Prayer for Judgment Continued
WHAT IS A PJC?
A Prayer for Judgment Continued, or PJC, is a possible disposition in a criminal or traffic case in North Carolina. A PJC is an adjudication of guilt by the court, without an entry of judgment. Therefore, a PJC is technically not a conviction because no final judgment has been entered, because in the traditional sense, a conviction is an adjudication of guilt accompanied by an entry of judgment. However, in certain contexts, a PJC can be treated as a conviction. Whether or not a PJC may be treated as a conviction in a particular context is subject to change. There have been cases where a trial court has not treated a PJC as a conviction, and upheld by the court of appeals, only to be reversed by the Supreme Court. To find out if a PJC may be treated as a conviction in a particular context, consult with an attorney well versed in North Carolina Criminal law. Also, be aware there may be some degree of uncertainty in some cases. There are contexts where the law is clear about when a PJC will be treated as a conviction - some of which are discussed below.
In most cases, other than the imposition of court costs, there is no penalty imposed. A PJC is usually obtained after a plea of guilty but sometimes a judge may enter a PJC after a not guilty plea after a finding of guilt in a trial. In North Carolina, a PJC is generally considered a conviction for most purposes but not for all. And, although a judgment has not been entered, theoretically a judgment could be entered and punishment imposed if prohibited conduct is discovered by the court after the judgment is continued. However, this rarely happens.
For automobile insurance purposes, one can have up to one PJC per household every three years that will not cause insurance premium increases. For driver’s license purposes, with some exceptions, a driver can have up to two PJCs within a five year period which will not result in driver’s license points nor have any effect on the driving record of the person receiving the PJC (except that one of the two PJCs per five years is thereby used and will appear on one’s DMV record). PJCs do not protect drivers who have a CDL for DMV purposes or insurance purposes. Some offenses do not qualify for PJCs such as DWI’s, and after December 1, 2007, for speeding charges for more than 25 mph over the limit. However, there is speculation that this provision may be challenged in the courts and therefore may be subject to change in the future.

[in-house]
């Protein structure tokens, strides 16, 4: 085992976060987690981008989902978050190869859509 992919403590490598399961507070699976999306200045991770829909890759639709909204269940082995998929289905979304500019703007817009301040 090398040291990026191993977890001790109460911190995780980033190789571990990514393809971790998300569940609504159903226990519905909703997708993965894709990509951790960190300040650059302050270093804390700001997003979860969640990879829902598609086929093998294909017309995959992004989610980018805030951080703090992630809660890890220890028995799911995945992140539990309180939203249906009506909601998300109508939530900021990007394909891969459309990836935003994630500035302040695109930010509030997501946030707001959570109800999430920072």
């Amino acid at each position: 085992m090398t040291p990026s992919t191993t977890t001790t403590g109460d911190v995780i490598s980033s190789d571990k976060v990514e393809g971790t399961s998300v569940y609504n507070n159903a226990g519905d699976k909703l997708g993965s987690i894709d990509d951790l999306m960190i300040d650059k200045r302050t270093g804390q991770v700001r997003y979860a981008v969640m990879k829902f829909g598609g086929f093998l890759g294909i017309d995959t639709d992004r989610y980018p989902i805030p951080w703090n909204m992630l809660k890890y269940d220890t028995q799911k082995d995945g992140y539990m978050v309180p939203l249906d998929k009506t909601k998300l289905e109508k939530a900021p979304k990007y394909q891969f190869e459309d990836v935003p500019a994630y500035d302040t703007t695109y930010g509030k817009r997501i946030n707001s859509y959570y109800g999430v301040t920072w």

For criminal defendants, PJCs are considered convictions in most cases for the determination of the sentencing level upon conviction of a crime. For impeachment purposes–that is when a person is testifying in court and the opposite side wants to use a criminal conviction for purpose of impeaching their credibility–a PJC after a not guilty plea may not be considered a conviction, but a PJC after a guilty plea is considered a conviction.
In general, if our clients are concerned about whether or not they need to reveal a criminal charge for which they received a PJC on an application or otherwise, we first recommend that our clients always be truthful. Specifically, we recommend that if the question is: "Have you ever been convicted of a crime?" and the person answering has a criminal charge which resulted in a PJC, the client should answer the question "no," but should immediately indicate that the person answering received a PJC on the charge, and state that you understand that a PJC is not a conviction because no judgment has been entered.
If a PJC was granted in District Court, in some cases after a period of time, it may be possible to have judgment entered, appeal, and then have the charge dismissed. If this is accomplished, then there is clearly no conviction. Please call us for a confidential consultation if you have any questions about PJCs in North Carolina.